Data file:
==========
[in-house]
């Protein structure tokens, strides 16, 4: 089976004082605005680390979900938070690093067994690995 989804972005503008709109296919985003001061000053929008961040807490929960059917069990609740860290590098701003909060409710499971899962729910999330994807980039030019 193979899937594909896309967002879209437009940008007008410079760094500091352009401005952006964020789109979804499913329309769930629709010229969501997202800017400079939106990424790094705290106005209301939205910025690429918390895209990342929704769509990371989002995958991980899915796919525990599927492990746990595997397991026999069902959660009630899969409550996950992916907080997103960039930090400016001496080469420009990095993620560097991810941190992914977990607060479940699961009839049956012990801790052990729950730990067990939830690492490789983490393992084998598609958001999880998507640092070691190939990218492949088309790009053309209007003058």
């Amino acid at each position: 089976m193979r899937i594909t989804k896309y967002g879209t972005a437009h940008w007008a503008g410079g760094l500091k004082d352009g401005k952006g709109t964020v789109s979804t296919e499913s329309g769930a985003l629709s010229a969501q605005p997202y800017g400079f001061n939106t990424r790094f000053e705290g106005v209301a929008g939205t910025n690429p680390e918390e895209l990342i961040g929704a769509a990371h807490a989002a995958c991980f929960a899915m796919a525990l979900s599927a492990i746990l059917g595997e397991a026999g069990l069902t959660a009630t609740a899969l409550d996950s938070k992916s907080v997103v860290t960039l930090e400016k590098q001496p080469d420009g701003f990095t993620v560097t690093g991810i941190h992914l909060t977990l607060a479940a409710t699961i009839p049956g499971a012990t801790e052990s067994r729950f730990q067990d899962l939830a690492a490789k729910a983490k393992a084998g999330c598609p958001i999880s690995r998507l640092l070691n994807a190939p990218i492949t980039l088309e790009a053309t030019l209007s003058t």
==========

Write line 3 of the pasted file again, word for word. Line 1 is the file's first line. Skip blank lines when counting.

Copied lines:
């Amino acid at each position: 089976m193979r899937i594909t989804k896309y967002g879209t972005a437009h940008w007008a503008g410079g760094l500091k004082d352009g401005k952006g709109t964020v789109s979804t296919e499913s329309g769930a985003l629709s010229a969501q605005p997202y800017g400079f001061n939106t990424r790094f000053e705290g106005v209301a929008g939205t910025n690429p680390e918390e895209l990342i961040g929704a769509a990371h807490a989002a995958c991980f929960a899915m796919a525990l979900s599927a492990i746990l059917g595997e397991a026999g069990l069902t959660a009630t609740a899969l409550d996950s938070k992916s907080v997103v860290t960039l930090e400016k590098q001496p080469d420009g701003f990095t993620v560097t690093g991810i941190h992914l909060t977990l607060a479940a409710t699961i009839p049956g499971a012990t801790e052990s067994r729950f730990q067990d899962l939830a690492a490789k729910a983490k393992a084998g999330c598609p958001i999880s690995r998507l640092l070691n994807a190939p990218i492949t980039l088309e790009a053309t030019l209007s003058t």